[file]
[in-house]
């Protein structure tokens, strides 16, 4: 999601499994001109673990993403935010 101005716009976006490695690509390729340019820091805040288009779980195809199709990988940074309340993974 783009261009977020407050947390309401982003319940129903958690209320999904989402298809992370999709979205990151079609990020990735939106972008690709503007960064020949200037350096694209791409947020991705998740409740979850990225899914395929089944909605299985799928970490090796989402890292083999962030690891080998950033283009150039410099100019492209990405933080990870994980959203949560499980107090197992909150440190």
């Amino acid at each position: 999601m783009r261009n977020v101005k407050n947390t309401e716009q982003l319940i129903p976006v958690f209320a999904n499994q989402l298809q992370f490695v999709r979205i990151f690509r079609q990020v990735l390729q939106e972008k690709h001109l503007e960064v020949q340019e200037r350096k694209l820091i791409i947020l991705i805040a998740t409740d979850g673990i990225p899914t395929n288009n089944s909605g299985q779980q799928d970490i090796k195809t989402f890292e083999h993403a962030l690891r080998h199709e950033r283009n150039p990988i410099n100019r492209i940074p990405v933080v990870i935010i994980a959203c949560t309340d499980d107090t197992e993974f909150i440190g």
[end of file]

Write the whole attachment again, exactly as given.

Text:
[in-house]
């Protein structure tokens, strides 16, 4: 999601499994001109673990993403935010 101005716009976006490695690509390729340019820091805040288009779980195809199709990988940074309340993974 783009261009977020407050947390309401982003319940129903958690209320999904989402298809992370999709979205990151079609990020990735939106972008690709503007960064020949200037350096694209791409947020991705998740409740979850990225899914395929089944909605299985799928970490090796989402890292083999962030690891080998950033283009150039410099100019492209990405933080990870994980959203949560499980107090197992909150440190």
């Amino acid at each position: 999601m783009r261009n977020v101005k407050n947390t309401e716009q982003l319940i129903p976006v958690f209320a999904n499994q989402l298809q992370f490695v999709r979205i990151f690509r079609q990020v990735l390729q939106e972008k690709h001109l503007e960064v020949q340019e200037r350096k694209l820091i791409i947020l991705i805040a998740t409740d979850g673990i990225p899914t395929n288009n089944s909605g299985q779980q799928d970490i090796k195809t989402f890292e083999h993403a962030l690891r080998h199709e950033r283009n150039p990988i410099n100019r492209i940074p990405v933080v990870i935010i994980a959203c949560t309340d499980d107090t197992e993974f909150i440190g």